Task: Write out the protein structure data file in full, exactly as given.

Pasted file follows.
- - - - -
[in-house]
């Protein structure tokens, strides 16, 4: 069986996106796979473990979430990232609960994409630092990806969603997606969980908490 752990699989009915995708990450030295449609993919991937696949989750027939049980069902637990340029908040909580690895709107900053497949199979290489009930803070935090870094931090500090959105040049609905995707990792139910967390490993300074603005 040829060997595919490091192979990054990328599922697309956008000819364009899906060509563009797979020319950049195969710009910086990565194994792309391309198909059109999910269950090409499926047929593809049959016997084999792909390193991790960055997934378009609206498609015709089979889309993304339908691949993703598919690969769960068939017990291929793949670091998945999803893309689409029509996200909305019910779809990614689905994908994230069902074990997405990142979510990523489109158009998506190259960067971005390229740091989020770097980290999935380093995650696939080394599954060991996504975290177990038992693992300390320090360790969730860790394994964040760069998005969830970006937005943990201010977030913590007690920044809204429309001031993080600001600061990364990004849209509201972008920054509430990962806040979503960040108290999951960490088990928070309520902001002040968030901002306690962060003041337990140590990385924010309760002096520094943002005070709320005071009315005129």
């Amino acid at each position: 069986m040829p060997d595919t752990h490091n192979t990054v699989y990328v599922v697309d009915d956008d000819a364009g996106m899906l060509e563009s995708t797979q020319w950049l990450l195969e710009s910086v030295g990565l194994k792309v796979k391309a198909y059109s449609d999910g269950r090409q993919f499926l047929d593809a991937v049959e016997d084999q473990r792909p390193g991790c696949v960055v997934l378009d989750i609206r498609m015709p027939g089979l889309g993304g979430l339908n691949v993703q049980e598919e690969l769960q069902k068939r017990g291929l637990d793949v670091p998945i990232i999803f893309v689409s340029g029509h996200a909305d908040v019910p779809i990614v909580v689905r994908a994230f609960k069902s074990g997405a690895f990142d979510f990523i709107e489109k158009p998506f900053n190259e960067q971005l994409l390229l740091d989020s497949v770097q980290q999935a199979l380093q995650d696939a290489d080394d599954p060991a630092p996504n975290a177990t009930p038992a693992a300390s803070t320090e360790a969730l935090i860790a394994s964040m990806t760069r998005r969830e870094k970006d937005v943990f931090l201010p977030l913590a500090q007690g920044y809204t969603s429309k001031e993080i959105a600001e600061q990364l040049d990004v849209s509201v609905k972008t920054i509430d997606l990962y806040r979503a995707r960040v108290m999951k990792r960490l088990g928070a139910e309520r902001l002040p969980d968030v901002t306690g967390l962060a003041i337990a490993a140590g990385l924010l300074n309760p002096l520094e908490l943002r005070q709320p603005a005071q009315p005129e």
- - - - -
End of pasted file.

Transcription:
[in-house]
């Protein structure tokens, strides 16, 4: 069986996106796979473990979430990232609960994409630092990806969603997606969980908490 752990699989009915995708990450030295449609993919991937696949989750027939049980069902637990340029908040909580690895709107900053497949199979290489009930803070935090870094931090500090959105040049609905995707990792139910967390490993300074603005 040829060997595919490091192979990054990328599922697309956008000819364009899906060509563009797979020319950049195969710009910086990565194994792309391309198909059109999910269950090409499926047929593809049959016997084999792909390193991790960055997934378009609206498609015709089979889309993304339908691949993703598919690969769960068939017990291929793949670091998945999803893309689409029509996200909305019910779809990614689905994908994230069902074990997405990142979510990523489109158009998506190259960067971005390229740091989020770097980290999935380093995650696939080394599954060991996504975290177990038992693992300390320090360790969730860790394994964040760069998005969830970006937005943990201010977030913590007690920044809204429309001031993080600001600061990364990004849209509201972008920054509430990962806040979503960040108290999951960490088990928070309520902001002040968030901002306690962060003041337990140590990385924010309760002096520094943002005070709320005071009315005129």
């Amino acid at each position: 069986m040829p060997d595919t752990h490091n192979t990054v699989y990328v599922v697309d009915d956008d000819a364009g996106m899906l060509e563009s995708t797979q020319w950049l990450l195969e710009s910086v030295g990565l194994k792309v796979k391309a198909y059109s449609d999910g269950r090409q993919f499926l047929d593809a991937v049959e016997d084999q473990r792909p390193g991790c696949v960055v997934l378009d989750i609206r498609m015709p027939g089979l889309g993304g979430l339908n691949v993703q049980e598919e690969l769960q069902k068939r017990g291929l637990d793949v670091p998945i990232i999803f893309v689409s340029g029509h996200a909305d908040v019910p779809i990614v909580v689905r994908a994230f609960k069902s074990g997405a690895f990142d979510f990523i709107e489109k158009p998506f900053n190259e960067q971005l994409l390229l740091d989020s497949v770097q980290q999935a199979l380093q995650d696939a290489d080394d599954p060991a630092p996504n975290a177990t009930p038992a693992a300390s803070t320090e360790a969730l935090i860790a394994s964040m990806t760069r998005r969830e870094k970006d937005v943990f931090l201010p977030l913590a500090q007690g920044y809204t969603s429309k001031e993080i959105a600001e600061q990364l040049d990004v849209s509201v609905k972008t920054i509430d997606l990962y806040r979503a995707r960040v108290m999951k990792r960490l088990g928070a139910e309520r902001l002040p969980d968030v901002t306690g967390l962060a003041i337990a490993a140590g990385l924010l300074n309760p002096l520094e908490l943002r005070q709320p603005a005071q009315p005129e």